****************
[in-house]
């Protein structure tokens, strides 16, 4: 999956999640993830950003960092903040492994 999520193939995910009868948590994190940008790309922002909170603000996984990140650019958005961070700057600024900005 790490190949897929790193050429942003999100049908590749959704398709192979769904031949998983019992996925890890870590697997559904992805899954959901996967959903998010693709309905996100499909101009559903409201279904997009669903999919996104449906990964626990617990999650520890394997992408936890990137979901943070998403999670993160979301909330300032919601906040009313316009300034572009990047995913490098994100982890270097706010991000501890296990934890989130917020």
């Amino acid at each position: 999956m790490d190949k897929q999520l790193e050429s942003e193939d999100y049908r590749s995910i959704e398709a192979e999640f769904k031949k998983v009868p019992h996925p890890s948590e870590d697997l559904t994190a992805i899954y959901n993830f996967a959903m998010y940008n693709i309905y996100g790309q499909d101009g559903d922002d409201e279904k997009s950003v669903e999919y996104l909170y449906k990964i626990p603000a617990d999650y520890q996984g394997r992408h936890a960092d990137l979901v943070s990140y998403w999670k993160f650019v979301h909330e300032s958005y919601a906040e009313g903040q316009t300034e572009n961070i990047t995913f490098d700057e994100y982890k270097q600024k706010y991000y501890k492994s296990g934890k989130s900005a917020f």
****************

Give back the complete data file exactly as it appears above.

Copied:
[in-house]
């Protein structure tokens, strides 16, 4: 999956999640993830950003960092903040492994 999520193939995910009868948590994190940008790309922002909170603000996984990140650019958005961070700057600024900005 790490190949897929790193050429942003999100049908590749959704398709192979769904031949998983019992996925890890870590697997559904992805899954959901996967959903998010693709309905996100499909101009559903409201279904997009669903999919996104449906990964626990617990999650520890394997992408936890990137979901943070998403999670993160979301909330300032919601906040009313316009300034572009990047995913490098994100982890270097706010991000501890296990934890989130917020």
């Amino acid at each position: 999956m790490d190949k897929q999520l790193e050429s942003e193939d999100y049908r590749s995910i959704e398709a192979e999640f769904k031949k998983v009868p019992h996925p890890s948590e870590d697997l559904t994190a992805i899954y959901n993830f996967a959903m998010y940008n693709i309905y996100g790309q499909d101009g559903d922002d409201e279904k997009s950003v669903e999919y996104l909170y449906k990964i626990p603000a617990d999650y520890q996984g394997r992408h936890a960092d990137l979901v943070s990140y998403w999670k993160f650019v979301h909330e300032s958005y919601a906040e009313g903040q316009t300034e572009n961070i990047t995913f490098d700057e994100y982890k270097q600024k706010y991000y501890k492994s296990g934890k989130s900005a917020f």